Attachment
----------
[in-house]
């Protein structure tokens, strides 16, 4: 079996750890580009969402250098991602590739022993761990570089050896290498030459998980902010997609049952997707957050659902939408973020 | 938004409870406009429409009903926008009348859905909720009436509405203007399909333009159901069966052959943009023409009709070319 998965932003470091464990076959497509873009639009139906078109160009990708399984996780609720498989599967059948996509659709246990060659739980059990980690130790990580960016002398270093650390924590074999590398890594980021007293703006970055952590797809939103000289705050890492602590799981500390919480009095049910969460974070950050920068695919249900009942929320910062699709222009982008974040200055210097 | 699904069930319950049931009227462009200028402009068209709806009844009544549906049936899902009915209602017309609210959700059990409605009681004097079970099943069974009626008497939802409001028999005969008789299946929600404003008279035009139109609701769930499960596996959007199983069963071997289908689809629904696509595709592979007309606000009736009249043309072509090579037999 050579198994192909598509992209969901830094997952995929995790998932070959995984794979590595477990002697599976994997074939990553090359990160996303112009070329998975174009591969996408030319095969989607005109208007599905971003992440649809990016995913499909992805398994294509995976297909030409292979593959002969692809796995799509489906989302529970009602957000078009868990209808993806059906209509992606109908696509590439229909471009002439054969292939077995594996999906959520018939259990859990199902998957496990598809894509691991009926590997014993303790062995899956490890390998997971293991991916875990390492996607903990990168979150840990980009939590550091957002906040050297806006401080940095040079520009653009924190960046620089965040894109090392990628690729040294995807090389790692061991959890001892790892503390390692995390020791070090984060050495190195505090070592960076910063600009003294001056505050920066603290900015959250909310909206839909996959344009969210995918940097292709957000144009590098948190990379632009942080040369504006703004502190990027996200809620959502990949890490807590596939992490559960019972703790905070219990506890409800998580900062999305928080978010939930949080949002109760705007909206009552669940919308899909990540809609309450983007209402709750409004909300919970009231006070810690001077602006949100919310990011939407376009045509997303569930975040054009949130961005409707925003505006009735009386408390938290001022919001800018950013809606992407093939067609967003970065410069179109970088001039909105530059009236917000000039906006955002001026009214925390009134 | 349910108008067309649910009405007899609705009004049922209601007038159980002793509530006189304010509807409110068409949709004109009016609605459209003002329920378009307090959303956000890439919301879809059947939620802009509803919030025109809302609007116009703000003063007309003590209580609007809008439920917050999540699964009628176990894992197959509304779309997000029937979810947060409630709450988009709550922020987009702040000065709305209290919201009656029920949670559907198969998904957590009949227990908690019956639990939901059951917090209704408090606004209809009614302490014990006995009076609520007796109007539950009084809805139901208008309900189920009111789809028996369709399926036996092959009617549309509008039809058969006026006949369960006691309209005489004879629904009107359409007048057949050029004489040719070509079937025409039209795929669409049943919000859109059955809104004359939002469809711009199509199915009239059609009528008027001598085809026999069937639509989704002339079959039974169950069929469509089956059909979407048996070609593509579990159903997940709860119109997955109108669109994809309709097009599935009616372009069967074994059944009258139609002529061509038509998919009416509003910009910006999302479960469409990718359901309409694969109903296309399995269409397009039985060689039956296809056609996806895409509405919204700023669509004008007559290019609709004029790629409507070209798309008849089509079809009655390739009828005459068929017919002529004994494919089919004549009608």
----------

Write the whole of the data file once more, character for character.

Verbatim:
[in-house]
């Protein structure tokens, strides 16, 4: 079996750890580009969402250098991602590739022993761990570089050896290498030459998980902010997609049952997707957050659902939408973020 | 938004409870406009429409009903926008009348859905909720009436509405203007399909333009159901069966052959943009023409009709070319 998965932003470091464990076959497509873009639009139906078109160009990708399984996780609720498989599967059948996509659709246990060659739980059990980690130790990580960016002398270093650390924590074999590398890594980021007293703006970055952590797809939103000289705050890492602590799981500390919480009095049910969460974070950050920068695919249900009942929320910062699709222009982008974040200055210097 | 699904069930319950049931009227462009200028402009068209709806009844009544549906049936899902009915209602017309609210959700059990409605009681004097079970099943069974009626008497939802409001028999005969008789299946929600404003008279035009139109609701769930499960596996959007199983069963071997289908689809629904696509595709592979007309606000009736009249043309072509090579037999 050579198994192909598509992209969901830094997952995929995790998932070959995984794979590595477990002697599976994997074939990553090359990160996303112009070329998975174009591969996408030319095969989607005109208007599905971003992440649809990016995913499909992805398994294509995976297909030409292979593959002969692809796995799509489906989302529970009602957000078009868990209808993806059906209509992606109908696509590439229909471009002439054969292939077995594996999906959520018939259990859990199902998957496990598809894509691991009926590997014993303790062995899956490890390998997971293991991916875990390492996607903990990168979150840990980009939590550091957002906040050297806006401080940095040079520009653009924190960046620089965040894109090392990628690729040294995807090389790692061991959890001892790892503390390692995390020791070090984060050495190195505090070592960076910063600009003294001056505050920066603290900015959250909310909206839909996959344009969210995918940097292709957000144009590098948190990379632009942080040369504006703004502190990027996200809620959502990949890490807590596939992490559960019972703790905070219990506890409800998580900062999305928080978010939930949080949002109760705007909206009552669940919308899909990540809609309450983007209402709750409004909300919970009231006070810690001077602006949100919310990011939407376009045509997303569930975040054009949130961005409707925003505006009735009386408390938290001022919001800018950013809606992407093939067609967003970065410069179109970088001039909105530059009236917000000039906006955002001026009214925390009134 | 349910108008067309649910009405007899609705009004049922209601007038159980002793509530006189304010509807409110068409949709004109009016609605459209003002329920378009307090959303956000890439919301879809059947939620802009509803919030025109809302609007116009703000003063007309003590209580609007809008439920917050999540699964009628176990894992197959509304779309997000029937979810947060409630709450988009709550922020987009702040000065709305209290919201009656029920949670559907198969998904957590009949227990908690019956639990939901059951917090209704408090606004209809009614302490014990006995009076609520007796109007539950009084809805139901208008309900189920009111789809028996369709399926036996092959009617549309509008039809058969006026006949369960006691309209005489004879629904009107359409007048057949050029004489040719070509079937025409039209795929669409049943919000859109059955809104004359939002469809711009199509199915009239059609009528008027001598085809026999069937639509989704002339079959039974169950069929469509089956059909979407048996070609593509579990159903997940709860119109997955109108669109994809309709097009599935009616372009069967074994059944009258139609002529061509038509998919009416509003910009910006999302479960469409990718359901309409694969109903296309399995269409397009039985060689039956296809056609996806895409509405919204700023669509004008007559290019609709004029790629409507070209798309008849089509079809009655390739009828005459068929017919002529004994494919089919004549009608």